SanDisk, Nikon, Sony Develop Faster CompactFlash Spec - InformationWeek

InformationWeek is part of the Informa Tech Division of Informa PLC

This site is operated by a business or businesses owned by Informa PLC and all copyright resides with them.Informa PLC's registered office is 5 Howick Place, London SW1P 1WG. Registered in England and Wales. Number 8860726.

IoT
IoT
Mobile // Mobile Devices

SanDisk, Nikon, Sony Develop Faster CompactFlash Spec

The memory card would use a PCI Express interface to achieve 500 MBps data transfer rates for photographers and videographers.

Nikon, SanDisk, and Sony have jointly developed a specification for a CompactFlash format that would be much faster than the technology currently used in professional photography and video.

The three companies submitted the new specification Monday to the CompactFlash Association, which will decide whether to standardize the format. The three companies claim their technology would "enable further evolution of hardware and imaging applications, and widen the memory card options available to CompactFlash users."

The proposed format for memory cards would make it possible for the devices to handle much larger files by providing a much faster interface. The proposed specification can achieve data transfer rates of up to 500 MB per second by using a PCI Express interface. Current CompactFlash specifications use a Parallel ATA interface, which has a maximum speed of 167 MB per second.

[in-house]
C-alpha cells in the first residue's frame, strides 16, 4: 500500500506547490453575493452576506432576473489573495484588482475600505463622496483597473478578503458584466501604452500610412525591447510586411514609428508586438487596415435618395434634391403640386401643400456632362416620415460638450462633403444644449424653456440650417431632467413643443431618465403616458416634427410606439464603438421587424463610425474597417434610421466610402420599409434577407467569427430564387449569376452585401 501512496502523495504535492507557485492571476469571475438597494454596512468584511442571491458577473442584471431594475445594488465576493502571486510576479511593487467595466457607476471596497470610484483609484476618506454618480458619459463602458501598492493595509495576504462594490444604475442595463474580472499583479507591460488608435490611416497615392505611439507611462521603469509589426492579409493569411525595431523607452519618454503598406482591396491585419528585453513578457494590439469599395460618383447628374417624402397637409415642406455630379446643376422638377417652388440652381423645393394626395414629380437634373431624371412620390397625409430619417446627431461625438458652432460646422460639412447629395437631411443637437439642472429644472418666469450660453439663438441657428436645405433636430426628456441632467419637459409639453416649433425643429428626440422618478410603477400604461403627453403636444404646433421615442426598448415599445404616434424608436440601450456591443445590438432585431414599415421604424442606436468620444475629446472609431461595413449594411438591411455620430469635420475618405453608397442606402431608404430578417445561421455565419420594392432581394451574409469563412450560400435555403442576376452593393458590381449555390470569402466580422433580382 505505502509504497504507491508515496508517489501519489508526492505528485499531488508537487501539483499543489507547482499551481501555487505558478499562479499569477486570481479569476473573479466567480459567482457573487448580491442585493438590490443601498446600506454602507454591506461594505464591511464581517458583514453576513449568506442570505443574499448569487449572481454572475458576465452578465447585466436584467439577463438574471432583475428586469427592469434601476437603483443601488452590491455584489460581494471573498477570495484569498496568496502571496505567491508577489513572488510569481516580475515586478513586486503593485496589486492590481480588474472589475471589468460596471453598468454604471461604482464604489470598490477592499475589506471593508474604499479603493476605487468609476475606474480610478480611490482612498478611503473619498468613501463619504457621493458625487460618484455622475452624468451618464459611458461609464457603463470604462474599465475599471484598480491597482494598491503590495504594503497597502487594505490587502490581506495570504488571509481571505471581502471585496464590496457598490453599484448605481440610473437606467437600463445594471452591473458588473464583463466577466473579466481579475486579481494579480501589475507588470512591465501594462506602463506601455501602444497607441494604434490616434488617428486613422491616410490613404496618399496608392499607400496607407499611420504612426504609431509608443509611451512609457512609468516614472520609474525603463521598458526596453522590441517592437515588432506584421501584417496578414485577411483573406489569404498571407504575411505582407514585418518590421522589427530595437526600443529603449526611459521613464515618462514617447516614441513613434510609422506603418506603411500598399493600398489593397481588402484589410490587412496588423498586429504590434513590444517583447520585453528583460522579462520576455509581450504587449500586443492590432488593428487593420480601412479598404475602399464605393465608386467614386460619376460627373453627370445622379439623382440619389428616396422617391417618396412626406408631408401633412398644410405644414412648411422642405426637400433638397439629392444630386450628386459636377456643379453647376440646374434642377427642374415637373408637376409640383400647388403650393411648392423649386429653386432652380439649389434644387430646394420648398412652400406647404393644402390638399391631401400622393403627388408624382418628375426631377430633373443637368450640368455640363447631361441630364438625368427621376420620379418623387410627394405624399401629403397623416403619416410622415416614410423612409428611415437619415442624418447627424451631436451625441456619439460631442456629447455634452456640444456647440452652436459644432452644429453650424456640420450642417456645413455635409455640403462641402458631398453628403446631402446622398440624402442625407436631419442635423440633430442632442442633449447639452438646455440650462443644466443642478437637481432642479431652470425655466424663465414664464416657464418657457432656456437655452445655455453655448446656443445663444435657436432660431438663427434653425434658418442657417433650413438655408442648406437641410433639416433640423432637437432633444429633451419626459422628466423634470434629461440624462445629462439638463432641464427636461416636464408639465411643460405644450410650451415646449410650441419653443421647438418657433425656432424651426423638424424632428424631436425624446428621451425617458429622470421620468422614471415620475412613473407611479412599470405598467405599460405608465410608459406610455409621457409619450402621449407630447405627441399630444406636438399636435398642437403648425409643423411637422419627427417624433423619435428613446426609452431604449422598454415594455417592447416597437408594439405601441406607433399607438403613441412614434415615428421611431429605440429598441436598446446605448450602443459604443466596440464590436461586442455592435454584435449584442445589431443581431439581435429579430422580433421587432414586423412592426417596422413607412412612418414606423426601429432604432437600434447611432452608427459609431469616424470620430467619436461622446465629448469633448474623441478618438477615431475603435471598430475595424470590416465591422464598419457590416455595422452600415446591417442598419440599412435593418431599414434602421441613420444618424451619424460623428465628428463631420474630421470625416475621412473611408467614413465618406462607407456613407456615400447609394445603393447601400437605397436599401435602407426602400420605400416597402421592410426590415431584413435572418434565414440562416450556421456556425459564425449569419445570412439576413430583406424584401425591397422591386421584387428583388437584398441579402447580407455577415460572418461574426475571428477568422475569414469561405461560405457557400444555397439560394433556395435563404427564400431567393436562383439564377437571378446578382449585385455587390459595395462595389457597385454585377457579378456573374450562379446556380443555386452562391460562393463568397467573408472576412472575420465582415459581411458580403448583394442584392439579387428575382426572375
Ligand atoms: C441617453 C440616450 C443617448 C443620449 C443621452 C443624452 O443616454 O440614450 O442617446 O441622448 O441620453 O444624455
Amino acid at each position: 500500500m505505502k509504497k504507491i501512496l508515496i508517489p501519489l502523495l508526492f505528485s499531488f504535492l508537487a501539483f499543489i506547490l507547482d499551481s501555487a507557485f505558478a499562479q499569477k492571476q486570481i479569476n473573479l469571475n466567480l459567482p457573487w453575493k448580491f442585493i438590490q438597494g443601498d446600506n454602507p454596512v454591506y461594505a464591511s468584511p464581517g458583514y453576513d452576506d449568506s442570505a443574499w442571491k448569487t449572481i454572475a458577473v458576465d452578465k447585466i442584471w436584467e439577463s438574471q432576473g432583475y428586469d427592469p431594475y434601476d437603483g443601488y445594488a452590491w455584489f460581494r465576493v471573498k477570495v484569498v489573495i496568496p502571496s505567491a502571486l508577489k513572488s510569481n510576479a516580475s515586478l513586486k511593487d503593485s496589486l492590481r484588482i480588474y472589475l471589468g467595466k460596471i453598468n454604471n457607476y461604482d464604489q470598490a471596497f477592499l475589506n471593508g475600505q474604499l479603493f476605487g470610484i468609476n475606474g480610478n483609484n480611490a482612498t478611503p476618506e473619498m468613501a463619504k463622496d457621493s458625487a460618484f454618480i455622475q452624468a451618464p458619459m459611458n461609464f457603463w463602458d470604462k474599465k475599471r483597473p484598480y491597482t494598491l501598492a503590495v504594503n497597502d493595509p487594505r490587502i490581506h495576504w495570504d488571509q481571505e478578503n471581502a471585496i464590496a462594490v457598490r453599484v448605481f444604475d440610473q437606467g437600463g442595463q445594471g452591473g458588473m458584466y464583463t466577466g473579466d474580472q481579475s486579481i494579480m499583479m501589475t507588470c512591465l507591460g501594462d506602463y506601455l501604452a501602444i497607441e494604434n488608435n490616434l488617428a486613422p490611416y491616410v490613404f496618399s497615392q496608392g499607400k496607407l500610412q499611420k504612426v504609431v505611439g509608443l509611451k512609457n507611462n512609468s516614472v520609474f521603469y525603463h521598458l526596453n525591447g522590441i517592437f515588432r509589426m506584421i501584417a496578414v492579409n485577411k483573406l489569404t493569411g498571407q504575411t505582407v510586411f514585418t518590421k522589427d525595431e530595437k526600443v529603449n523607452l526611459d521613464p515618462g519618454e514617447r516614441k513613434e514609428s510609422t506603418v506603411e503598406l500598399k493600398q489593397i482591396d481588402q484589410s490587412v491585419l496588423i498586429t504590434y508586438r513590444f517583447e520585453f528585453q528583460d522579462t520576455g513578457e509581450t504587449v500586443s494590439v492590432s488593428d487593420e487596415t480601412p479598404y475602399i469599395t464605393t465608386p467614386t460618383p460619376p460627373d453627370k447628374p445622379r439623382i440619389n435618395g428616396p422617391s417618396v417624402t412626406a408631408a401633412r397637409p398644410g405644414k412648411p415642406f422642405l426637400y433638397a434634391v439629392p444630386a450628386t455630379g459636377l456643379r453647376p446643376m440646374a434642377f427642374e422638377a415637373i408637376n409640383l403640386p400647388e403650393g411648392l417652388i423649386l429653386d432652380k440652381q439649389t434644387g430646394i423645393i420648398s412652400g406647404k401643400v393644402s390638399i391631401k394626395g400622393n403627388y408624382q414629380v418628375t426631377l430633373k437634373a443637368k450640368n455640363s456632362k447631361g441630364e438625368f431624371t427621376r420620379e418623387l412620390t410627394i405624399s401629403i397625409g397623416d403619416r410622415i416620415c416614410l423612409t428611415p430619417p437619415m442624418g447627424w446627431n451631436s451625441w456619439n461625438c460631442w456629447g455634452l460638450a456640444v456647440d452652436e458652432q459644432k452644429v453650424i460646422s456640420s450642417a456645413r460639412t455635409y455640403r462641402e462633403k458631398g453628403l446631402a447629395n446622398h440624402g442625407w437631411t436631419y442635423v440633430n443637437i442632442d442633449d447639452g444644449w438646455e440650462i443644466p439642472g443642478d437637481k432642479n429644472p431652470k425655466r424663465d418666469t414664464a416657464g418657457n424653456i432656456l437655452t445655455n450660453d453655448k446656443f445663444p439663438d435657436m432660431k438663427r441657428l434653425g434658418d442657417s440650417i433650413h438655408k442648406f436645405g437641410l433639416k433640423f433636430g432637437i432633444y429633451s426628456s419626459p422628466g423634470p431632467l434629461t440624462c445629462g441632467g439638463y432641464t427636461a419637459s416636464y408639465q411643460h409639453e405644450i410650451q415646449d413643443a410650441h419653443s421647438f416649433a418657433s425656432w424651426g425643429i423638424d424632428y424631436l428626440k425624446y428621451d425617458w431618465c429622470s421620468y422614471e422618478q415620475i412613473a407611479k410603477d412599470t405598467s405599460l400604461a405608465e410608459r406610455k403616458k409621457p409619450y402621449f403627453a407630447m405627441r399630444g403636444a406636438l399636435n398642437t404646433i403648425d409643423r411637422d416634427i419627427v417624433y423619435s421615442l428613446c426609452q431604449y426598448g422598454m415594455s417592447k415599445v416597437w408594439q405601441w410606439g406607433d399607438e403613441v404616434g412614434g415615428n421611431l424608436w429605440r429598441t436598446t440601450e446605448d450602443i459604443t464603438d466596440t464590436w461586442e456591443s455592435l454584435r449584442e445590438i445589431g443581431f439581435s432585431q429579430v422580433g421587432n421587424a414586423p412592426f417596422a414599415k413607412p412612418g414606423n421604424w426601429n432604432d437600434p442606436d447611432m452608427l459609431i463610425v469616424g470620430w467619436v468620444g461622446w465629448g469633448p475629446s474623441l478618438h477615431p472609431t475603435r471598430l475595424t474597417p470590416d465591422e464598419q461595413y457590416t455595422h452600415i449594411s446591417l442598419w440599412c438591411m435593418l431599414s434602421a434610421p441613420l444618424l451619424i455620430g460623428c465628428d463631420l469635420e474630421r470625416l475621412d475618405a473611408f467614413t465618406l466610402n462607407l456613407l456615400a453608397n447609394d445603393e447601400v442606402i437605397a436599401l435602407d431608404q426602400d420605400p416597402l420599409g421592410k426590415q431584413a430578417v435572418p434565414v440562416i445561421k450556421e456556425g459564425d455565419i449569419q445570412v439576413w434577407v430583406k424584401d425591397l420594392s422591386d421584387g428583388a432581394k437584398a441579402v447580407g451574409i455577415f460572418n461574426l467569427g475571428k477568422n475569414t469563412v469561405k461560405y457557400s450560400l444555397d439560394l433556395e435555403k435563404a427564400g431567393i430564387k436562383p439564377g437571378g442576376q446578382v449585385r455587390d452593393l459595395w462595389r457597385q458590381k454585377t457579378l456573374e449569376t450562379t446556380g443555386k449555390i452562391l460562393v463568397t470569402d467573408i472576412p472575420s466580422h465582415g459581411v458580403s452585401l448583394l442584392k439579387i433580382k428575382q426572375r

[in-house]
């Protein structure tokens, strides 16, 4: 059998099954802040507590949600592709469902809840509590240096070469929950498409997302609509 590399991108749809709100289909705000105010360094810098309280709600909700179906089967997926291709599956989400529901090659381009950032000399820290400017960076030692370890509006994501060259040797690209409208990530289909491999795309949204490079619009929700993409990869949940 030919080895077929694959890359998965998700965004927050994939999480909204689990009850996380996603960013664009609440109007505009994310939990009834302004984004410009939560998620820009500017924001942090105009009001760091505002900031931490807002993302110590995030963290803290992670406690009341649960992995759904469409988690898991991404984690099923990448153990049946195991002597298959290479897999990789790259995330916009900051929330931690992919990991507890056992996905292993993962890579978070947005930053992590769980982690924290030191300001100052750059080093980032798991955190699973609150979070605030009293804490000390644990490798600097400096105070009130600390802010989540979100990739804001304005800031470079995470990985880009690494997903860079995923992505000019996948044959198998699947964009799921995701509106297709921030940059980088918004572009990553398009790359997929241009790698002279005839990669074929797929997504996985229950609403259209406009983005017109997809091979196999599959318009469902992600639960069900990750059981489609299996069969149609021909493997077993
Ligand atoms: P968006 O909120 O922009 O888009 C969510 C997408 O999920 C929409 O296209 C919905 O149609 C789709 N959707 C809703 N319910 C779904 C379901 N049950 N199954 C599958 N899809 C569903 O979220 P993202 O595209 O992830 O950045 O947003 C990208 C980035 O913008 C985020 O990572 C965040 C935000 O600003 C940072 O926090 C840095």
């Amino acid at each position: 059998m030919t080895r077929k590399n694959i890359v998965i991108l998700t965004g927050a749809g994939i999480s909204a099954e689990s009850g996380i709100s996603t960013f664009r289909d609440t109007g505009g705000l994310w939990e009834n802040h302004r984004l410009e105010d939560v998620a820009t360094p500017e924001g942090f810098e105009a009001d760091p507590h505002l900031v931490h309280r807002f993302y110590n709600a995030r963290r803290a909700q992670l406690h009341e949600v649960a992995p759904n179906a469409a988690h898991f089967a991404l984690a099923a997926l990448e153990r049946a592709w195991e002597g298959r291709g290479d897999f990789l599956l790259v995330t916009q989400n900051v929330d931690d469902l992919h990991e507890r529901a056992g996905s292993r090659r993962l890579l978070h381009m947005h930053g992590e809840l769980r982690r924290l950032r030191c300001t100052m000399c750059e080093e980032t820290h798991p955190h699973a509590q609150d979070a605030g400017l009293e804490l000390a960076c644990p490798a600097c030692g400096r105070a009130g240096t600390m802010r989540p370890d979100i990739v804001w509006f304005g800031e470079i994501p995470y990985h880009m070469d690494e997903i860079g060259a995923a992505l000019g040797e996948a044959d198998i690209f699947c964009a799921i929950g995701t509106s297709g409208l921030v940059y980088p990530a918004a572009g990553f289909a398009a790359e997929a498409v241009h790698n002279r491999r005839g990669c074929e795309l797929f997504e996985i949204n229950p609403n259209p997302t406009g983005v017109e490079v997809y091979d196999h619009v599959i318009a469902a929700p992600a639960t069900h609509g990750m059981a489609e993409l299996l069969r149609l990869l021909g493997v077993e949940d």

The faster speed would make it possible for photographers to do continuous burst shooting in the RAW image format. Photographers often prefer to make adjustments to an image in its RAW format, before converting to a printable format, such as TIFF or JPEG. A RAW image contains minimally processed data from a digital camera's sensor.

In addition, the new format has the potential of extending the maximum capacity of CompactFlash cards beyond the current 2 terabyte limit. Such an extension would be useful in storing high-definition images and video in a CompactFlash card that's similar in size to today's cards.

Shigeto Kanda, chairman of the CFA board, called the proposed specification a "next generation format," and said it is expected to be widely adapted to various products.

CompactFlash uses flash memory storage in a standardized enclosure. SanDisk first specified and produced the format in 1994. The technology became the most successful of the early memory card formats. Today, it faces stiff competition from formats that can fit into smaller enclosures. Those formats include SD/MMC, various Memory Stick formats and xD-Picture Card.

For Further Reading

SanDisk Ships 64 GB SD Memory Card

SanDisk Unveils Its Highest Capacity CompactFlash Card

We welcome your comments on this topic on our social media channels, or [contact us directly] with questions about the site.
Comment  | 
Print  | 
More Insights
Slideshows
10 Ways to Transition Traditional IT Talent to Cloud Talent
Lisa Morgan, Freelance Writer,  11/23/2020
News
Top 10 Data and Analytics Trends for 2021
Jessica Davis, Senior Editor, Enterprise Apps,  11/13/2020
Commentary
Can Low Code Measure Up to Tomorrow's Programming Demands?
Joao-Pierre S. Ruth, Senior Writer,  11/16/2020
White Papers
Register for InformationWeek Newsletters
Video
Current Issue
Why Chatbots Are So Popular Right Now
In this IT Trend Report, you will learn more about why chatbots are gaining traction within businesses, particularly while a pandemic is impacting the world.
Slideshows
Flash Poll